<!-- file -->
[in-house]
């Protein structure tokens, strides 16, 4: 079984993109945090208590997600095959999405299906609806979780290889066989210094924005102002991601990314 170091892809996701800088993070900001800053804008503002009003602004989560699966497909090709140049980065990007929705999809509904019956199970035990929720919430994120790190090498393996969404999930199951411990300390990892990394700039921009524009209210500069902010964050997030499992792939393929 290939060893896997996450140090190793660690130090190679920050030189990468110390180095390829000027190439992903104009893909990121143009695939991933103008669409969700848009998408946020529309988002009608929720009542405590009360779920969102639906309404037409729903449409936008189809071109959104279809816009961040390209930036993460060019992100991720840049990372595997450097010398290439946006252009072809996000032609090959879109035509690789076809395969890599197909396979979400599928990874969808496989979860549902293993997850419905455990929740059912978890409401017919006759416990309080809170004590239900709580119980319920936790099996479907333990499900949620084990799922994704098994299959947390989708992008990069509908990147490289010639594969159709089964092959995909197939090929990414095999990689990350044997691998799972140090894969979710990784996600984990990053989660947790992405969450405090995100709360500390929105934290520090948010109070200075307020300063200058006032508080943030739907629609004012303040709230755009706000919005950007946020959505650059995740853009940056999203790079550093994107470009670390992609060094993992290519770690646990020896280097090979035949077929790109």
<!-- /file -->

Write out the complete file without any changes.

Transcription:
[in-house]
């Protein structure tokens, strides 16, 4: 079984993109945090208590997600095959999405299906609806979780290889066989210094924005102002991601990314 170091892809996701800088993070900001800053804008503002009003602004989560699966497909090709140049980065990007929705999809509904019956199970035990929720919430994120790190090498393996969404999930199951411990300390990892990394700039921009524009209210500069902010964050997030499992792939393929 290939060893896997996450140090190793660690130090190679920050030189990468110390180095390829000027190439992903104009893909990121143009695939991933103008669409969700848009998408946020529309988002009608929720009542405590009360779920969102639906309404037409729903449409936008189809071109959104279809816009961040390209930036993460060019992100991720840049990372595997450097010398290439946006252009072809996000032609090959879109035509690789076809395969890599197909396979979400599928990874969808496989979860549902293993997850419905455990929740059912978890409401017919006759416990309080809170004590239900709580119980319920936790099996479907333990499900949620084990799922994704098994299959947390989708992008990069509908990147490289010639594969159709089964092959995909197939090929990414095999990689990350044997691998799972140090894969979710990784996600984990990053989660947790992405969450405090995100709360500390929105934290520090948010109070200075307020300063200058006032508080943030739907629609004012303040709230755009706000919005950007946020959505650059995740853009940056999203790079550093994107470009670390992609060094993992290519770690646990020896280097090979035949077929790109």